There are numerous reasons to preserve, conserve, restore, collect, and document the history of video games.
- intellectual property.
- prominent agents in our visual, sonic, and material cultures.
- evidence of the history of games, play, and media.
- technologies of computer, television, and film history.
- products of business, industry, innovation, invention and creativity.
- active elements in education, training, teaching, and learning.
- vital components in everyday communication practices, collective memory, and personal histories.
- our past, present, and future.
- our cultural, social, and technological heritage.
Despite such justifications, our technological cultural heritage is not insured. The onscreen immersive, interactive, and dynamic virtual world of the game, like all digital technology, is not immune ageing, decay, damage, deterioration, and obsolescence. Cultural institutions (museums and university archives), organizations, and private collections are dedicating time, thought, space, resources and labor to help safeguard the history of games for future generations. At the moment no collaborative network or organization exists to coordinate national preservation efforts across the diverse range of people and practices currently working to manage the longevity of games.
To help inform visitors to our website on the practices and perils of game preservation we have provided a number of resources below. We encourage you to follow the links provided so that you can learn more about game preservation.
If you represent an institution involved in the game preservation or are writing on the subject please contact us so that we can add your information to this page.
Resources on Game Preservation
Mary Laskowski and David Ward. “Building Next Generation Video Game Collections in Academic Libraries.” The Journal of Academic Librarianship. Vol. 35. No. 3. May 2009, pp. 267 – 273.
Henry Lowood (editor) and Devin Monnens, Zach Vowell, Judd Ethan Ruggill, Ken S. McAllister, Andrew Armstrong (authors). “Before It's Too Late: A Digital Game Preservation White Paper.” American Journal of Play. Vol. 2. No. 2. Fall, 2009, pp. 139 – 166.
Henry Lowood. “Playing History with Games: Steps Towards Historical Archives of Computer Gaming.” Presented at the Electronic Media Group Annual Meeting of the American Institute for Conservation of Historic and Artistic Works Portland, Oregon. June 14, 2004. Available @ http://aic.stanford.edu/sg/emg/library/pdf/lowood/Lowood-EMG2004.pdf
Henry Lowood. “Shall We Play a Game: Thoughts on the Computer Game Archive of the Future.” BITS OF CULTURE: New Projects Linking the Preservation and Study of Interactive Media, Stanford University, October 7, 2002.
Jerome McDonough and Robert Olendfor et al. “Preserving Virtual World Final Report,” Library of Congress’s National Digital Information Infrastructure for Preservation Program. August 31st, 2010. Available @ http://www.ideals.illinois.edu/handle/2142/17097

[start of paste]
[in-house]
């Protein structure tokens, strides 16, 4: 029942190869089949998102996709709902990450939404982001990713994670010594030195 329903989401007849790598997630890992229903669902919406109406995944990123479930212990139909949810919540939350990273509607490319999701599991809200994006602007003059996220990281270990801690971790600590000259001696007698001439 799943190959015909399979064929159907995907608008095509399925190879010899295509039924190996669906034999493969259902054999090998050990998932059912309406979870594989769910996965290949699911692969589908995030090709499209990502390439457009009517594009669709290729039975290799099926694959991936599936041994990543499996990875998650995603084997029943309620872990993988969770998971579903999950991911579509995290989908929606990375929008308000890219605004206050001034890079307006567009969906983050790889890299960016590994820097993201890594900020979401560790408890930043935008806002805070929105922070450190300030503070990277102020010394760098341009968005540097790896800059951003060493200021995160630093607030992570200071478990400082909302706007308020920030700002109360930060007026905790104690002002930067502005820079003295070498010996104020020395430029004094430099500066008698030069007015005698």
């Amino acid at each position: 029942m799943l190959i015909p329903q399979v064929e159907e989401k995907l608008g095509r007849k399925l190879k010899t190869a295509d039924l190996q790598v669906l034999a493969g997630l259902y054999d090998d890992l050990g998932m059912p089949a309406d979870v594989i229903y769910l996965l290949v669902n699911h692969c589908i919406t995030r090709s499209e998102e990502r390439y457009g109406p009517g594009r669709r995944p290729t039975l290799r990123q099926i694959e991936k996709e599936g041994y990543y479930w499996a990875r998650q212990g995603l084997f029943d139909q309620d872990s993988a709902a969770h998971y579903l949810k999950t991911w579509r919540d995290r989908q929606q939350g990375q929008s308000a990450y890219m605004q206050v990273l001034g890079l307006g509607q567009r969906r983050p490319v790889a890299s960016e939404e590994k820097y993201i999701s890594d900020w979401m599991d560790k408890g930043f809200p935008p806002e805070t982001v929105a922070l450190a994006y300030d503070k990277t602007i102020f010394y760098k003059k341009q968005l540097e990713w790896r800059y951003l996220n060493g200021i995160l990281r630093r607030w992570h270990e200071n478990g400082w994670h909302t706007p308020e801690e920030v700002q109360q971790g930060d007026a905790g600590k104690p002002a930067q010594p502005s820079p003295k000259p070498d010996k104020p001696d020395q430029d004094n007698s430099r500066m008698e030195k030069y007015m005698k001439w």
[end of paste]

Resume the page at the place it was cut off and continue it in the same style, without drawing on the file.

Rochelle Slovin. “Hot Circuits: Reflections on the 1989 Video Game Exhibition of the American Museum of the Moving Image,” The Medium of The Video Game. Mark J.P. Wolf (Ed.). Austin: University of Texas Press, 2001, pp. 137 – 154.
Melanie Swalwell. “Towards the Preservation of Local Computer Game Software: Challenges, Strategies, Reflections.” Convergence: The International Journal of Research into New Media Technologies. Vol. 15. No. 3. August 2009, pp. 263 – 279.
Megan A. Winget and Murray, Caitlin Murray. “Collecting and Preserving Videogames and Their Related Materials: A Review of Current Practice, Game-Related Archives and Research Projects.” Proceedings of the American Society for Information Science and Technology. Vol. 45. No. 1. 2008. pp. 1 – 9.
Preservation Initiatives, Game Labs, and Archives
- American Classic Arcade Museum
- American Museum of the Moving Image
- Computer and Video Game Archive, University of Michigan
- Game Preservation SIG/Digital Game Canon
- How They Got Game, Stanford University
- International Arcade Museum
- Learning Games Initiative Research Archive
- The Stephen M. Cabrinety Collection in the History of Microcomputing at Stanford University
- Preserving Virtual Worlds, Library of Congress
- The Smithsonian, National Museum of American History. The Lemelson Center for the Study of Invention and Innovation. The Ralph H. Baer Papers.
- Strong National Museum of Play, International Center for the History of Electronic Games
- The University of Texas as Austin, Videogame Archive
- University of Illinois at Urbana-Champaign Gaming Initiative
- The University of Michigan Computer and Video Game Archive
- Video Game Preservation SIC of the International Game Developers Association
William A. Higinbotham
After reading an instruction manual that accompanied a Systron-Donner analog computer, William Alfred Higinbotham was inspired to design Tennis for Two, the first computer game to utilize handheld controllers and to display motion. It was also the first game to be played by general public, in this instance, attendees of “visitors day” at Brookhaven National Laboratory (BNL) in 1958. Learn More »